Ascending to the Summit of Mount McKinley

John Harknett, a 67-year-old retired businessman from Bay Village, has been climbing mountains for the past 20 years. In 1995, he traveled to Alaska with his son to ascend the 20,320-foot Mount McKinley, also known as Denali.
There is a cemetery next to the Kahiltna airport filled with climbers who have died on the mountain. By the time of my visit, 48 people had been buried there.

It’s easy to get a false sense of security climbing because you see other people at lower elevations. But once you’re above 14,000 feet, no one can really help you if you get in trouble. Helicopters can’t even get in.

Our first camp was at 9,000 feet, and we used sleds to haul our supplies. Each of us had 130 pounds of fuel, food and gear. The weather was very calm at first. But 48 hours later, when we reached 11,200 feet, a blizzard hammered us for three days.

There were three climbers from Seattle who were pinned down in the same area as us. They moved on after two days and were killed in a slab avalanche. That’s when a slab of ice over a crevasse caves in. It sounds like thunder. We were there when the helicopters flew in to retrieve the climbers’ bodies.

The mountain gets about 40 feet of snow during the winter, and it fills in these crevasses before it suddenly melts. My group was roped together 30 meters apart from one another in the event a team member fell through one of these snow bridges into a crevasse. My son punched through one. I remember him yelling, “falling.”

When that happens, you dive to the ground and dig your ice axe into the glacier and the crampons on your boots into the ice. You’re prone and roped together, and you end up stopping your fellow climber’s fall. My son only fell waist deep. He was able to lift himself over the lip of the hole and get out.

After our group reached 14,200 feet, we were pinned down for another two days. There was 3 feet of new snow, and it took a lot out of us just to move. We eventually made it up a slope to 17,200 feet before we were pinned down again — this time for 36 hours.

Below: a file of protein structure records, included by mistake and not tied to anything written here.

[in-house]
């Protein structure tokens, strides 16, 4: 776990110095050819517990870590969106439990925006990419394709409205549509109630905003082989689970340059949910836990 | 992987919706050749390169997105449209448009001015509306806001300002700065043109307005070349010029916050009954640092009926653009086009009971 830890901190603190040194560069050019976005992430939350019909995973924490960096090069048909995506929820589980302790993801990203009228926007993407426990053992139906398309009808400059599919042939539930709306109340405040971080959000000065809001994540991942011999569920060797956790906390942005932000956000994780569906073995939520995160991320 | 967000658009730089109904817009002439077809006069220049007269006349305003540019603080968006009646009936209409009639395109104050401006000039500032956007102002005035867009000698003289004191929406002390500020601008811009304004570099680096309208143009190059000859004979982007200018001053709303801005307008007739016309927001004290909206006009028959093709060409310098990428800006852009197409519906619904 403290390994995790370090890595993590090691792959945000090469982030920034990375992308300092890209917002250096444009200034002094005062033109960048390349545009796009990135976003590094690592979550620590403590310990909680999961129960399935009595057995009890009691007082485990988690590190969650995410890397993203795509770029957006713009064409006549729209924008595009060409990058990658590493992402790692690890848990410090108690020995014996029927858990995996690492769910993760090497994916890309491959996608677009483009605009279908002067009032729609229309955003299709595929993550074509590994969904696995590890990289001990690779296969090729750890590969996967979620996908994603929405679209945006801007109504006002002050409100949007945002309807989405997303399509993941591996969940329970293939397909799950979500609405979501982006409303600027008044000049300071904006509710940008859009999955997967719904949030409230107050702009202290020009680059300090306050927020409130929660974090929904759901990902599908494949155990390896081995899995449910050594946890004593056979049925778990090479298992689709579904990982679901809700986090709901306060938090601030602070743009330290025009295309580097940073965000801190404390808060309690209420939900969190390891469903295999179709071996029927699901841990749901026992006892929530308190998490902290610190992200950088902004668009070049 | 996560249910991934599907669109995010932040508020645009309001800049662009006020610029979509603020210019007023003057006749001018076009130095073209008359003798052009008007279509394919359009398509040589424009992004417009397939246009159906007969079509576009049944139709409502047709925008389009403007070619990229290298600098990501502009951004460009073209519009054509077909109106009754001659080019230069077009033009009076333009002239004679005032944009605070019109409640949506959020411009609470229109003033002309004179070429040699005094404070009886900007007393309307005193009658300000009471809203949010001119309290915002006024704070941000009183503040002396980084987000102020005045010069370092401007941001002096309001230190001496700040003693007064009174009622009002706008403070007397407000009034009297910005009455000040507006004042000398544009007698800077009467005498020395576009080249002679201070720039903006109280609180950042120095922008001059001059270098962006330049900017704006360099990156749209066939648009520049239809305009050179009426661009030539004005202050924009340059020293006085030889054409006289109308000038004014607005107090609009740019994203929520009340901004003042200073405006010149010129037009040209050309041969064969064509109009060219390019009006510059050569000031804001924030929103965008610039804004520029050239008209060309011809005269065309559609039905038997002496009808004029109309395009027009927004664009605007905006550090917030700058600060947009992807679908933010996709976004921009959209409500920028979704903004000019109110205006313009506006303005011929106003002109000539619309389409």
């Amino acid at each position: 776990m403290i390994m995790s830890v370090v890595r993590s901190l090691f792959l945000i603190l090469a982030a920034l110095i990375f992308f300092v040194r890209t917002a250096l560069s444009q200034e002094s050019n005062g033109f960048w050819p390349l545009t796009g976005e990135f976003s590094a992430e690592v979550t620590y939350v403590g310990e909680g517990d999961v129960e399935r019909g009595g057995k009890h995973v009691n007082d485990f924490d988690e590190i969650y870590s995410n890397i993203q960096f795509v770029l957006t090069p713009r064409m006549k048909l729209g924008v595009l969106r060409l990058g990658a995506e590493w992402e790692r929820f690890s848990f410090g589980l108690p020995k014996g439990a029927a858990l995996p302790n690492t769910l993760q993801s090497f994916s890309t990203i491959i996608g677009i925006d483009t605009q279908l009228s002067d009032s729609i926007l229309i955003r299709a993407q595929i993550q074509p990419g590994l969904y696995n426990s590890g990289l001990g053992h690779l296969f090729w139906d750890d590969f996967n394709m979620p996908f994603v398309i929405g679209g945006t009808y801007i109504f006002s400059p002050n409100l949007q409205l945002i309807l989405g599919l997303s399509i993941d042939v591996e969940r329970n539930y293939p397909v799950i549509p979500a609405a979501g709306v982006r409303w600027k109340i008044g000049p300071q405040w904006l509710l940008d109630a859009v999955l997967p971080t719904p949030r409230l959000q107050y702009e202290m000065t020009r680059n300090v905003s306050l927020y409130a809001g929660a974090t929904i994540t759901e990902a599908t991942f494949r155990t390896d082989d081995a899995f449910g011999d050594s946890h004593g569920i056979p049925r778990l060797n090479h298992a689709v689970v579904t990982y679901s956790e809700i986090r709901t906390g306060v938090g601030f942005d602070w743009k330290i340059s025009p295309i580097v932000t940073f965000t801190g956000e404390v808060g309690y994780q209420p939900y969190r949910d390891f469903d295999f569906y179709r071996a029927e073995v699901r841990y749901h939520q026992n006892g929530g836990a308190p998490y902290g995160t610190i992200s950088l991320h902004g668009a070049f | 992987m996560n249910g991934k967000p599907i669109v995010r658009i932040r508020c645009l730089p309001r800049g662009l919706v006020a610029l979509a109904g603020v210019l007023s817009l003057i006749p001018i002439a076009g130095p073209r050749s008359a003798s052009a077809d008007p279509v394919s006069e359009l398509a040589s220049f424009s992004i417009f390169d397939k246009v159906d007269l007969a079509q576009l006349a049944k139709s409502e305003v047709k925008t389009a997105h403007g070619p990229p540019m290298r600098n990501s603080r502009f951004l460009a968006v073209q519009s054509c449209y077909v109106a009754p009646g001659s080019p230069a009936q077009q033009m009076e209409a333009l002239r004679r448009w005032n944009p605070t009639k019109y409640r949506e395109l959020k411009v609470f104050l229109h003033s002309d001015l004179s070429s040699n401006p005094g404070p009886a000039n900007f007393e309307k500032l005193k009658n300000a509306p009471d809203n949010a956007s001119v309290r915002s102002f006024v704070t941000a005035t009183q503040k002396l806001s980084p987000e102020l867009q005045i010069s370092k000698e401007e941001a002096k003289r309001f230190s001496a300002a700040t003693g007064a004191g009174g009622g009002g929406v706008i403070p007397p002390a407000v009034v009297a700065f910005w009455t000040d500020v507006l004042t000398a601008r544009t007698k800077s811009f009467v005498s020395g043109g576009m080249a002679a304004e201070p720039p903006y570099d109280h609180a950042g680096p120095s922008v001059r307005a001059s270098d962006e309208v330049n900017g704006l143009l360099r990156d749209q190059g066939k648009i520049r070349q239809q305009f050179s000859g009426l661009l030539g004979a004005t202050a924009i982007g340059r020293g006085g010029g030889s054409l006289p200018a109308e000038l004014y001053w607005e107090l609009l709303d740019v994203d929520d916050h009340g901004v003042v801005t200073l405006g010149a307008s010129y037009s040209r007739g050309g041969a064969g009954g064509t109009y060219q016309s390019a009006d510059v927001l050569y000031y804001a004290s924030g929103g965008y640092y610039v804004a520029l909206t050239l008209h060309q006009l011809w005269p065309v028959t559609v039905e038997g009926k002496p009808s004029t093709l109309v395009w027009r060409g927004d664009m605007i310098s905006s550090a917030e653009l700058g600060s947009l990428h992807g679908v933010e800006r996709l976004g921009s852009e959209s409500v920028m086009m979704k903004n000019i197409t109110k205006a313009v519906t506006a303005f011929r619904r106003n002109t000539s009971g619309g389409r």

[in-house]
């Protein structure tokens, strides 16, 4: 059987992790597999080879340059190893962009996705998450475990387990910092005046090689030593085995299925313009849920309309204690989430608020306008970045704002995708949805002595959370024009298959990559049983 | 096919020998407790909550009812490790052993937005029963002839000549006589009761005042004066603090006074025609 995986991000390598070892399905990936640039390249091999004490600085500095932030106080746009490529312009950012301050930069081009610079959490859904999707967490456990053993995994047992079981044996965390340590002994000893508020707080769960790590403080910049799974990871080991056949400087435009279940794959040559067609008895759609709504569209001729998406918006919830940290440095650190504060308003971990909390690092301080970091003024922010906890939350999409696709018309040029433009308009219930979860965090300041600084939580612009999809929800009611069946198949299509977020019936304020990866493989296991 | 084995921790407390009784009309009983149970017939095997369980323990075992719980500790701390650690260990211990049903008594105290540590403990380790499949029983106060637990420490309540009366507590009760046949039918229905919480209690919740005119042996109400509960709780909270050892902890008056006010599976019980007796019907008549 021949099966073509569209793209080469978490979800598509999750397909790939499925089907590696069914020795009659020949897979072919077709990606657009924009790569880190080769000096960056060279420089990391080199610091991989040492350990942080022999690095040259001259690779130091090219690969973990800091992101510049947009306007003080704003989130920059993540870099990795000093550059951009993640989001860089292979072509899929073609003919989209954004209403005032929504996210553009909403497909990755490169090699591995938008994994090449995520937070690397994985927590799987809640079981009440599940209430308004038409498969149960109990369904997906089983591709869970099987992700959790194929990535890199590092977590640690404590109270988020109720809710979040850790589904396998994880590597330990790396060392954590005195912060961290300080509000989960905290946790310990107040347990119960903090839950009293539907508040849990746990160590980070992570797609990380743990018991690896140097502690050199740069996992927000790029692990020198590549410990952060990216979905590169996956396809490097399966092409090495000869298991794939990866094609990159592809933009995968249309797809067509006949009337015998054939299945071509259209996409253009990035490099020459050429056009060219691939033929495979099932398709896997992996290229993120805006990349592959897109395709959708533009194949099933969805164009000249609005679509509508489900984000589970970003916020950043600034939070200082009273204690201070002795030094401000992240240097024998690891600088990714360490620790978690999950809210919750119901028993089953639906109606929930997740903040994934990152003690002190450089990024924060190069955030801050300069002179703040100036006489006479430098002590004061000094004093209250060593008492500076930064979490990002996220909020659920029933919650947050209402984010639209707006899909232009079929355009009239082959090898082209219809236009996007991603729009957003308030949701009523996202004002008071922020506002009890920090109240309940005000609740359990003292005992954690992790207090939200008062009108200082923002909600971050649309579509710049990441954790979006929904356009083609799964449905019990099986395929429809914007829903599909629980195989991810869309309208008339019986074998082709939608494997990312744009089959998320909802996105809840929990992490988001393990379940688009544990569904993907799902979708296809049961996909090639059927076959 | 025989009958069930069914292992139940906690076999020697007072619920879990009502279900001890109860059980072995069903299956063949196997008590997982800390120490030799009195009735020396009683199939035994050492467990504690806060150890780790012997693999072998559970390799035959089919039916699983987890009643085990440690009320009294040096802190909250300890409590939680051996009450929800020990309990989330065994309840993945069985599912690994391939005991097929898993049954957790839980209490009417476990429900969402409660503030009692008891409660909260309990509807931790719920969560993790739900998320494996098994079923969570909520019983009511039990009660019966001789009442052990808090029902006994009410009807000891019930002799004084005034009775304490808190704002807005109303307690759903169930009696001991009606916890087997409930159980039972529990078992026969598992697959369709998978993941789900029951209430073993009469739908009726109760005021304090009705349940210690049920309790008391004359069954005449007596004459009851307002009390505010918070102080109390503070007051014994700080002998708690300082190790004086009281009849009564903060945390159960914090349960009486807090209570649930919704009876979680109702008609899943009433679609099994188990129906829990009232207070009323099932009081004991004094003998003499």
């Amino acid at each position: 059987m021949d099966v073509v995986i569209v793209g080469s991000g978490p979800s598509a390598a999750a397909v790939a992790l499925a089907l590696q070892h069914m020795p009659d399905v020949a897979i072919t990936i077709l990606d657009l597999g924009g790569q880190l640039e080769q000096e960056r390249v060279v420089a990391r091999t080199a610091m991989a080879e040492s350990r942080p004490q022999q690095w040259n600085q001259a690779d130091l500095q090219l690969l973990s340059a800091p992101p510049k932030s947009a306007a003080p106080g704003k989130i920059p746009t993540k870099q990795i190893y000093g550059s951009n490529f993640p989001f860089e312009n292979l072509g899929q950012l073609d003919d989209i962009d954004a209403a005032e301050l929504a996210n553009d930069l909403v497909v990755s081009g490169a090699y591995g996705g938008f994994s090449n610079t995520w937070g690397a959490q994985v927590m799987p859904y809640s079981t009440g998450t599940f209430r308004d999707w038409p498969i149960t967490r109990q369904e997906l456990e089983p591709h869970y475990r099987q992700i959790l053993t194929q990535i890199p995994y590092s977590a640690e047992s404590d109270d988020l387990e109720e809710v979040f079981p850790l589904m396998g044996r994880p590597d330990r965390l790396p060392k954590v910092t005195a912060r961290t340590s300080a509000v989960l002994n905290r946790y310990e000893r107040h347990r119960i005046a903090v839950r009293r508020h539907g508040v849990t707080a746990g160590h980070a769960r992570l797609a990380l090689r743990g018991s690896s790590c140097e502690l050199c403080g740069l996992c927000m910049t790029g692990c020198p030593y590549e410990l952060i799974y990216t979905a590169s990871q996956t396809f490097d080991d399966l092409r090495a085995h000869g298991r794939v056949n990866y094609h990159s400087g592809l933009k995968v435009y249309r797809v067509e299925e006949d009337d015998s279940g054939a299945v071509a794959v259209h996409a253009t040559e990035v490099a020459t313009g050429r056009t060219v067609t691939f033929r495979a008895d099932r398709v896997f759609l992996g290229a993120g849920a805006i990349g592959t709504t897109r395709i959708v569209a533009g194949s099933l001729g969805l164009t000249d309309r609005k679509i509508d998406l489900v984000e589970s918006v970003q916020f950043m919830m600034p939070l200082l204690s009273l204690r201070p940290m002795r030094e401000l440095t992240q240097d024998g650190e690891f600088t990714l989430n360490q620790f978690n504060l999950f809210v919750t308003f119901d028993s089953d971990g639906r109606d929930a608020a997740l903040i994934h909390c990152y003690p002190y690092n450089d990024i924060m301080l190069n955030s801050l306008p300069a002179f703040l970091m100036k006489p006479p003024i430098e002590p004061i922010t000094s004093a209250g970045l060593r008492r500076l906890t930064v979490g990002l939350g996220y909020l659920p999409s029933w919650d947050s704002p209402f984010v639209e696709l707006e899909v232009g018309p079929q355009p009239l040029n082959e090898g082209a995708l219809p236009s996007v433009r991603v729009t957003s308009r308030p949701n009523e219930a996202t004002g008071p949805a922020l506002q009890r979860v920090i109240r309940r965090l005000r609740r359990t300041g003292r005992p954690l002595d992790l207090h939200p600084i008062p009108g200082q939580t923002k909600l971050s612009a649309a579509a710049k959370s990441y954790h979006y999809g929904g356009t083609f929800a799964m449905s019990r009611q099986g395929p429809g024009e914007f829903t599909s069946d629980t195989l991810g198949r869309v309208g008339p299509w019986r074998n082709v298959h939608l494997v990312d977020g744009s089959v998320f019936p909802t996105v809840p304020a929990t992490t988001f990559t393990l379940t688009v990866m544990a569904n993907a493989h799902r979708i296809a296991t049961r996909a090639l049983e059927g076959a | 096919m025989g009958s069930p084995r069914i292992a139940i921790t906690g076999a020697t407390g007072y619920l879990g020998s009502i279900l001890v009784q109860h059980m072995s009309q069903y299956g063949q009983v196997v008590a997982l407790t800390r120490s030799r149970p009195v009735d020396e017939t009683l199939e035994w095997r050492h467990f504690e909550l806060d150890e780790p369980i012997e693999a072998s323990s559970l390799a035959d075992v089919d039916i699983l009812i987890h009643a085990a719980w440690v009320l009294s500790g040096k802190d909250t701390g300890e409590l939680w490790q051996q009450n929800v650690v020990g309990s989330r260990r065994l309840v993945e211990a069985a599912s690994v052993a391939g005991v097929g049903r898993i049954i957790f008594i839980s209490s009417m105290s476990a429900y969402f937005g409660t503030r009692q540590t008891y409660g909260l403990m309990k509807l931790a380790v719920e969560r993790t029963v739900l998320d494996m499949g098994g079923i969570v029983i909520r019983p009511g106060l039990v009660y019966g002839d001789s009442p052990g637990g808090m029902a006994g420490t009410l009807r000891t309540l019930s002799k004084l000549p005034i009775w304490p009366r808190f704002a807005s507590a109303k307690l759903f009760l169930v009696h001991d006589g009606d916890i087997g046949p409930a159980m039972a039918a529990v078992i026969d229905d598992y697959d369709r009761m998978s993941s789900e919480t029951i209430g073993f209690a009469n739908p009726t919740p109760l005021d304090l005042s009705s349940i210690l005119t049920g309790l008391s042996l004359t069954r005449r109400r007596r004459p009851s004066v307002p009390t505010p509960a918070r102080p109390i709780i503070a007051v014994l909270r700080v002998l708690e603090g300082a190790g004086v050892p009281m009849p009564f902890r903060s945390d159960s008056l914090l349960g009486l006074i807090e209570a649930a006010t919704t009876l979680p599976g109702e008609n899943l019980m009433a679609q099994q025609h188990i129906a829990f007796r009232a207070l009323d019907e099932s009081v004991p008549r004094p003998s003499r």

During these blizzards, you spend a lot of time in your tent. You exhale a lot of moisture and in the morning the tent has all these little icicles hanging in it. If you hit the side of the tent, it all just rains down on you. You also have to constantly shovel snow off the tent so it doesn’t collapse. It all requires an extreme acceptance of all that’s going on around you. That’s the only way you can do it.

We had 18 days worth of food and were on the mountain for 23 days, so we had to start rationing our supplies. We had string cheese, oatmeal and dried food that you reconstituted in water. We also had some precooked bacon, cocoa, coffee, Gatorade-type powder and little squeeze packets of carbohydrates. I lost 25 pounds during the climb. I put on my jeans at the end, and they were falling down.

There came a point during our climb when our guide told us if the weather didn’t improve, we’d have to make our way down and forgo visiting the summit. I was already thinking, If we don’t have a shot, am I coming back next year? I probably would have.

Fortunately, the weather broke the next morning, but it was still bitter cold — minus 15 degrees Fahrenheit. It took us about 8 1/2 hours to reach the top of the mountain.

The view from the summit is spectacular. There is no place higher in North America. Everything is below you. Standing there, you can see the curvature of the Earth. It’s a spiritual experience. There’s a feeling of tremendous humility, yet there’s a feeling of powerfulness in terms of what you’ve accomplished.

My son, our guide and I were the first to get there. The guide recited a poem when we arrived. The last line was, “For once I stood/In the white windy presence of eternity.”

— as told to Ryan Dezember

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